Opinion & Analysis

Talks between Lawmakers on Border Security Funding End in Stalemate

The United States is facing another partial government shutdown at the end of this week after negotiations aimed at extending government funding broke down over the weekend.

Talks between Democratic and Republican lawmakers on border security funding have ended in a stalemate, raising the fears of another government shutdown.

Democrats have critically planned to cap the number of beds at detention centers at 16,500.

Negotiators have also been looking at between $1.3bn and $2bn in funding for President Trump’s proposed border wall, which is a long way off the $5.7bn the president has been demanding.

“The talks have stalled right now. I am hoping we can get off the dime later today or in the morning because time is ticking away, but we have some serious problem to cope,” Richard Shelby, a Republican chairman of the Senate appropriations committee said.

Sen Richard Shelby, a Lead Republican negotiator, said, “The specter of a shutdown is always out there. I’ll say 50-50 we get a deal.”

Jon Tester, one of the Democratic negotiators, said there could be a little hope left for the deal. Also, speaking to Fox News, he claimed: “Negotiations seldom go smooth all the way through.”

California’s Democratic Governor Gavin Newsom said he would recall hundreds of the state national guard from the border, pushing back against the Trump administration’s call for Border States to help with security.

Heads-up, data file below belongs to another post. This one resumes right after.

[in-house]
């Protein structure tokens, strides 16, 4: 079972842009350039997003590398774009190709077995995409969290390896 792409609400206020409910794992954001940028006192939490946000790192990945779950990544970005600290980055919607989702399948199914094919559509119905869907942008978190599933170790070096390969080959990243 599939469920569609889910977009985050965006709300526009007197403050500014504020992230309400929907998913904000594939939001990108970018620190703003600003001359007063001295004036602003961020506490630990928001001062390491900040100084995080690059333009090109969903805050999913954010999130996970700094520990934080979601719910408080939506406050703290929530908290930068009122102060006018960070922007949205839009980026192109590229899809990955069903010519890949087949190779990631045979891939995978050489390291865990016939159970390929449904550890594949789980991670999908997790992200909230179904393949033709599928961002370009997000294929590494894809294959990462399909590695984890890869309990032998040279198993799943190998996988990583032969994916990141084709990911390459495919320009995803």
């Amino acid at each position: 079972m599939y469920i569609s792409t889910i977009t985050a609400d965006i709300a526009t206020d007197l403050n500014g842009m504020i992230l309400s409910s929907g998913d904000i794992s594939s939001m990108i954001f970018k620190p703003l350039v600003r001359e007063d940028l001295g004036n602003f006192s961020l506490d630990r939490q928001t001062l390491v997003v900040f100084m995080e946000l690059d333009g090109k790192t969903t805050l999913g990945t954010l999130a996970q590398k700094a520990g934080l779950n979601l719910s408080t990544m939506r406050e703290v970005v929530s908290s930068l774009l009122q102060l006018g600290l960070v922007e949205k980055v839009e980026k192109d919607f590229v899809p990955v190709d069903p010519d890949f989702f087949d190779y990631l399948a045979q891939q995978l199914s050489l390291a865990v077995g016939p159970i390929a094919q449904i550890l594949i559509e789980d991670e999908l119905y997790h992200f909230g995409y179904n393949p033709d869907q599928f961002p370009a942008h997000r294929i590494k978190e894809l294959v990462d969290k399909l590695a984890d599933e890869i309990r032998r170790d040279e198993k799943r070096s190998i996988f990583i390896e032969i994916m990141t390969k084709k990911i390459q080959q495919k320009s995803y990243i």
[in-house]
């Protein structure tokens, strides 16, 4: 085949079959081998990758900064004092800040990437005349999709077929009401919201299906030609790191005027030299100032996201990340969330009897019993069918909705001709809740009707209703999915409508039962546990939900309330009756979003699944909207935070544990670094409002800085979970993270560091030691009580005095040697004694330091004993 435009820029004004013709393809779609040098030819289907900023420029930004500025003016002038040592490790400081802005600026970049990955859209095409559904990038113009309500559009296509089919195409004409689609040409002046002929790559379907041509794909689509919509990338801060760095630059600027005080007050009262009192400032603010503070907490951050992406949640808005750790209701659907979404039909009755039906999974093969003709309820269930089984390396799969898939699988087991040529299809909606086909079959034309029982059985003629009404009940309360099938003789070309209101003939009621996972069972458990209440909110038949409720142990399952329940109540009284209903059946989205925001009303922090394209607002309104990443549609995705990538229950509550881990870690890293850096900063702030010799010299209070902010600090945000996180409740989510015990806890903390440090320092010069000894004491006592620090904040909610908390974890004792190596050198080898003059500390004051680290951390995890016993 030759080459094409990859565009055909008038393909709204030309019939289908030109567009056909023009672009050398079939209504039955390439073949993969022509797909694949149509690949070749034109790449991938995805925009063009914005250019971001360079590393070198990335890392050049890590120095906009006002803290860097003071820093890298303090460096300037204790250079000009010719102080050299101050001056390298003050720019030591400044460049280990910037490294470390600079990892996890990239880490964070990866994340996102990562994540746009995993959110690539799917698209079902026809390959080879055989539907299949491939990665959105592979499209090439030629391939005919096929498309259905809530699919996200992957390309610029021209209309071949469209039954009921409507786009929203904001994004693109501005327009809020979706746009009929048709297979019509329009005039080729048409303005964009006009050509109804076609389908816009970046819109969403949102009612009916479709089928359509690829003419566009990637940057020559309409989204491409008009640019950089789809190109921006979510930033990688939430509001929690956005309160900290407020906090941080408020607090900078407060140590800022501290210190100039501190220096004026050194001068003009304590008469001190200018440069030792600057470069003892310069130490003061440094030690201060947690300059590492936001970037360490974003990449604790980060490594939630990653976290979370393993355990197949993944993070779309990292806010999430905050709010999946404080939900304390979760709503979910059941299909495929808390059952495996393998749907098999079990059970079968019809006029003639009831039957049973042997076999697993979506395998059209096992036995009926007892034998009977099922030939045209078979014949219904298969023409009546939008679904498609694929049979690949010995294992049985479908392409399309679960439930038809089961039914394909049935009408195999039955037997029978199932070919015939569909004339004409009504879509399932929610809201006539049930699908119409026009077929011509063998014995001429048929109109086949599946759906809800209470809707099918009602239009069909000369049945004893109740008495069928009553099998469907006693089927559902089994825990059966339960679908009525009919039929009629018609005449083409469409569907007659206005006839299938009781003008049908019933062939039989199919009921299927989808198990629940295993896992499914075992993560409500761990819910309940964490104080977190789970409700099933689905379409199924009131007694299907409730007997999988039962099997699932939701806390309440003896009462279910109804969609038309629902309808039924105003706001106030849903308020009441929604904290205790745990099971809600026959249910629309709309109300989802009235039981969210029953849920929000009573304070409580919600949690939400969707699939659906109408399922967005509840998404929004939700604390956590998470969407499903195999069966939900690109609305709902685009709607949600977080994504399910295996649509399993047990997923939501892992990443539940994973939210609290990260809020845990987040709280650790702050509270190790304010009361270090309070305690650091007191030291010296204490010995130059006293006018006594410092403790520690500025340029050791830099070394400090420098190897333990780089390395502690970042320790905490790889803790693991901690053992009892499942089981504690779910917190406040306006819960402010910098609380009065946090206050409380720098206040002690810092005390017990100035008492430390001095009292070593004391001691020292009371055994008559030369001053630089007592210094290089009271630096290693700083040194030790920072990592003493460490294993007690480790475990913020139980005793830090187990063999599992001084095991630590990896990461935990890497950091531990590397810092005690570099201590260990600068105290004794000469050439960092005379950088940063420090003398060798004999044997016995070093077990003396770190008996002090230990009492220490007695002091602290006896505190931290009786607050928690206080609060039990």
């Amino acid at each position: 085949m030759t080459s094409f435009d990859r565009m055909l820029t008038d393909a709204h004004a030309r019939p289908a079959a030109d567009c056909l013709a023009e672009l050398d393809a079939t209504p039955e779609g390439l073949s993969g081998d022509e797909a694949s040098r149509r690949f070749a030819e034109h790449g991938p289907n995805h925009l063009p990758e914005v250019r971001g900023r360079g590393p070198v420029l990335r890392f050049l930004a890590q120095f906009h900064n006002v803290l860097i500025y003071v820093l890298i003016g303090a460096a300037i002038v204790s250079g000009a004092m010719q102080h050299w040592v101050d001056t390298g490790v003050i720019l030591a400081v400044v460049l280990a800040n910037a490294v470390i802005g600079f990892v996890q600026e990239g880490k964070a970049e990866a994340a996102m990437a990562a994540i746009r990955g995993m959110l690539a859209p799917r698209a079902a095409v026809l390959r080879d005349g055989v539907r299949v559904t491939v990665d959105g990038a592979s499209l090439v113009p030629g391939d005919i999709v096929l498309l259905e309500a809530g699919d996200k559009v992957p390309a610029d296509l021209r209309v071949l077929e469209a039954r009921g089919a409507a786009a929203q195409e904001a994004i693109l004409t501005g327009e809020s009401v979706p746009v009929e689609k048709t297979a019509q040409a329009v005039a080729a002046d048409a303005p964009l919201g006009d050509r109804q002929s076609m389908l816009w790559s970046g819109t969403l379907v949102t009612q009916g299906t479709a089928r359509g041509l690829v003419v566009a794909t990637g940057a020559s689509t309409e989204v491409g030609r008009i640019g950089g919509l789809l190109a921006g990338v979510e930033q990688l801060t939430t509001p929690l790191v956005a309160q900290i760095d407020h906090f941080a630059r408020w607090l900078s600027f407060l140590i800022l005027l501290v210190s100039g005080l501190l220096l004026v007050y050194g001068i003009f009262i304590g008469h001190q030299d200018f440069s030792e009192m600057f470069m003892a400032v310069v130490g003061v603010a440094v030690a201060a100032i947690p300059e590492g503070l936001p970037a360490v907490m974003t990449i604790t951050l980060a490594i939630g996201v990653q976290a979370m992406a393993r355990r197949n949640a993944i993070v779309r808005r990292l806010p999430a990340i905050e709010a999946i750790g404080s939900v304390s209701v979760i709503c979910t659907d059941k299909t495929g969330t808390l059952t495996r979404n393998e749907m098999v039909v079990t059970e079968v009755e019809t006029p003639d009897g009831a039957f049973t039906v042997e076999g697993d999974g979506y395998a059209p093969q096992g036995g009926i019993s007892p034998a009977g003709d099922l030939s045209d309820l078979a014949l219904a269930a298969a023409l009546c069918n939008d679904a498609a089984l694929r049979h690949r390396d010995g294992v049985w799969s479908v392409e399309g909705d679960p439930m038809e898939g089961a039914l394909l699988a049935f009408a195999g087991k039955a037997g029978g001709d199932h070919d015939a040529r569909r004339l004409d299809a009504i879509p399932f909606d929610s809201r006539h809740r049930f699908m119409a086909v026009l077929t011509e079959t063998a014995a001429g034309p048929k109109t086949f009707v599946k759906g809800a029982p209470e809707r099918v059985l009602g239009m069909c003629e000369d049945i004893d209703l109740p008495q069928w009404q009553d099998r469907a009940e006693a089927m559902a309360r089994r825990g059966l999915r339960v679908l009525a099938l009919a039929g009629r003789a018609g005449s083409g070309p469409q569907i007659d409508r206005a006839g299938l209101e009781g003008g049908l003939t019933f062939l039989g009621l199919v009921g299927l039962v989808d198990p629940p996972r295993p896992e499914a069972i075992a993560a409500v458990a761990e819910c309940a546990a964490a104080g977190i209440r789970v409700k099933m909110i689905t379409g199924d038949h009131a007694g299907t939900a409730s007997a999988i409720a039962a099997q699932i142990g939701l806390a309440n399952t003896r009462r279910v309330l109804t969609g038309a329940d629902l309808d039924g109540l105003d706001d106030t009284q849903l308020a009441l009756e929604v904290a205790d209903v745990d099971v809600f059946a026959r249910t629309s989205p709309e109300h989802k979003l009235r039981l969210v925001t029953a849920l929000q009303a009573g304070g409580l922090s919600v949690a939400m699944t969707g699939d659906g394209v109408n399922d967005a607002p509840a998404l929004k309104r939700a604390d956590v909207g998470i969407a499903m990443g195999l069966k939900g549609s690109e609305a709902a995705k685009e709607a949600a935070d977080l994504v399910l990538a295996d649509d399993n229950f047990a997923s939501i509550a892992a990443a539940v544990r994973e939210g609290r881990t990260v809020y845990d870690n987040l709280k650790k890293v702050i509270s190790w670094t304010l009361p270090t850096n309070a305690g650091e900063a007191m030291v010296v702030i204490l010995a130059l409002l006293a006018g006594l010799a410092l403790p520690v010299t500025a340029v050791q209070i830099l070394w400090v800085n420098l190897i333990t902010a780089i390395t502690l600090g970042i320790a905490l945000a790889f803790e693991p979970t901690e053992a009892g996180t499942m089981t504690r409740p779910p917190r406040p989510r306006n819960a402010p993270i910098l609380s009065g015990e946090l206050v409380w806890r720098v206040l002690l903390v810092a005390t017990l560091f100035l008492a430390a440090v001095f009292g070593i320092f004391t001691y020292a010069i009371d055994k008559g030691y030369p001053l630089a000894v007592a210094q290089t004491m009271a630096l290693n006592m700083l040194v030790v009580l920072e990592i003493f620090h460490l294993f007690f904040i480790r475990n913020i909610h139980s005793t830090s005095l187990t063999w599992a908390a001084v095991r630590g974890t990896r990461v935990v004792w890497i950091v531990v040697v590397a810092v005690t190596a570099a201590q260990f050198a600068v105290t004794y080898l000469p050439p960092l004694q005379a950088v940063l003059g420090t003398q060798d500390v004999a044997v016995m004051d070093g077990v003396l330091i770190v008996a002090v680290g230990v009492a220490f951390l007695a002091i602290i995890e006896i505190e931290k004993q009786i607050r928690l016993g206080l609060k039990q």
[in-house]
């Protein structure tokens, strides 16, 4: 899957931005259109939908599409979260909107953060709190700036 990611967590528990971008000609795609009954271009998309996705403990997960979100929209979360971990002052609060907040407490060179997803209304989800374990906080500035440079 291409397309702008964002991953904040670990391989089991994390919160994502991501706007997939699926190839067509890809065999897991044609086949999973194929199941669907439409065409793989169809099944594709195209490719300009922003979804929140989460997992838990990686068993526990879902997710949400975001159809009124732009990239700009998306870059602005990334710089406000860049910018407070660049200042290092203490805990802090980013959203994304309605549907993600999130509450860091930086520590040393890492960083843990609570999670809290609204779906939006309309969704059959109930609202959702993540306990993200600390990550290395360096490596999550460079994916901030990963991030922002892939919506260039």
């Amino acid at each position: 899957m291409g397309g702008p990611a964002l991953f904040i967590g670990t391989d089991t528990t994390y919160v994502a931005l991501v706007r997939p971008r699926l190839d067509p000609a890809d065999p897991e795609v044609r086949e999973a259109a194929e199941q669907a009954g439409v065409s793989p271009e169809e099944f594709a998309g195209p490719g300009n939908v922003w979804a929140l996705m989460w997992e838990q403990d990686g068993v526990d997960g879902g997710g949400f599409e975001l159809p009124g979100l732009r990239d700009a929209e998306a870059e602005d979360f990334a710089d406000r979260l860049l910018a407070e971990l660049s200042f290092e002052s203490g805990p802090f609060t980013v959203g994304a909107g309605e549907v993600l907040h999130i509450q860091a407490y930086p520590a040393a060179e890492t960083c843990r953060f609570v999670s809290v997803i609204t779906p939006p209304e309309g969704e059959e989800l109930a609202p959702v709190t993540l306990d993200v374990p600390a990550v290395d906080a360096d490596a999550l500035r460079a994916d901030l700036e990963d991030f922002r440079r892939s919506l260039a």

The departments of Homeland Security, State, Agriculture, and Commerce, including Federal Agencies, could drastically lose access to the money and begin to close down again, affecting about 800,000 federal employees, who would go unpaid.

The report says, during a shutdown, essential services continue to operate, with workers being required to show up. Last time, some employees continued to work unpaid as many others called in sick for the cause.

Negotiators have time until Feb. 15 to reach out on an agreement to stave off another shutdown. But the lawmakers are firm to insist on the practical deadline for any agreement, which is much earlier in the week.

The current negotiations have narrowed to the most difficult issues, with Democrats seeking to limit the number of detention beds, which was justified for undocumented immigrants while Republicans firmly believe in pushing the highest funding level for barriers they can get.

The impasse continued over the dollar amount for border fencing and other barriers, this Friday afternoon. Conservative lawmakers were constantly insisting they and President Donald Trump would accept something around $2 billion, which is far below their insistence on $5.7 billion, which triggered the shutdown in December. But Democrats quickly rejected that amount.

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